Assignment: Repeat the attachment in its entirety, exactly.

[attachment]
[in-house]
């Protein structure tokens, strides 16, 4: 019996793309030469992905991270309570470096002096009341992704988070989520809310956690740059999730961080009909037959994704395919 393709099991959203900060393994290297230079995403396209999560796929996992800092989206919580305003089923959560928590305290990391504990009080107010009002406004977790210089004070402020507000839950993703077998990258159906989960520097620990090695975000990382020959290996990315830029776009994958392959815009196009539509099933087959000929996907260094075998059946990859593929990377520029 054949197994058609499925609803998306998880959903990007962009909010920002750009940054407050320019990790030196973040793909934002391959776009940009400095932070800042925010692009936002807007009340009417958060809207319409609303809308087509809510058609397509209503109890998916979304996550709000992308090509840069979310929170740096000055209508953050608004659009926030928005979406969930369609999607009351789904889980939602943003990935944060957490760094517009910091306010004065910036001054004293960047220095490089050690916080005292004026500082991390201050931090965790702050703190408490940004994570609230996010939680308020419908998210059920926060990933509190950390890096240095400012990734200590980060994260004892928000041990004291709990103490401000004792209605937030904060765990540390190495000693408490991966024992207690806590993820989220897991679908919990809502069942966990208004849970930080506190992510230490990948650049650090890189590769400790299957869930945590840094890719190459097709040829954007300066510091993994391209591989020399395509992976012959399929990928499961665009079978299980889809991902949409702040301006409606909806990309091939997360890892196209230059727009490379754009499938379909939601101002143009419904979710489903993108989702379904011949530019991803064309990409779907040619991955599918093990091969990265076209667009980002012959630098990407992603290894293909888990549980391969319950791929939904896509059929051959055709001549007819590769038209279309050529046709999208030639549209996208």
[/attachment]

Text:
[in-house]
């Protein structure tokens, strides 16, 4: 019996793309030469992905991270309570470096002096009341992704988070989520809310956690740059999730961080009909037959994704395919 393709099991959203900060393994290297230079995403396209999560796929996992800092989206919580305003089923959560928590305290990391504990009080107010009002406004977790210089004070402020507000839950993703077998990258159906989960520097620990090695975000990382020959290996990315830029776009994958392959815009196009539509099933087959000929996907260094075998059946990859593929990377520029 054949197994058609499925609803998306998880959903990007962009909010920002750009940054407050320019990790030196973040793909934002391959776009940009400095932070800042925010692009936002807007009340009417958060809207319409609303809308087509809510058609397509209503109890998916979304996550709000992308090509840069979310929170740096000055209508953050608004659009926030928005979406969930369609999607009351789904889980939602943003990935944060957490760094517009910091306010004065910036001054004293960047220095490089050690916080005292004026500082991390201050931090965790702050703190408490940004994570609230996010939680308020419908998210059920926060990933509190950390890096240095400012990734200590980060994260004892928000041990004291709990103490401000004792209605937030904060765990540390190495000693408490991966024992207690806590993820989220897991679908919990809502069942966990208004849970930080506190992510230490990948650049650090890189590769400790299957869930945590840094890719190459097709040829954007300066510091993994391209591989020399395509992976012959399929990928499961665009079978299980889809991902949409702040301006409606909806990309091939997360890892196209230059727009490379754009499938379909939601101002143009419904979710489903993108989702379904011949530019991803064309990409779907040619991955599918093990091969990265076209667009980002012959630098990407992603290894293909888990549980391969319950791929939904896509059929051959055709001549007819590769038209279309050529046709999208030639549209996208």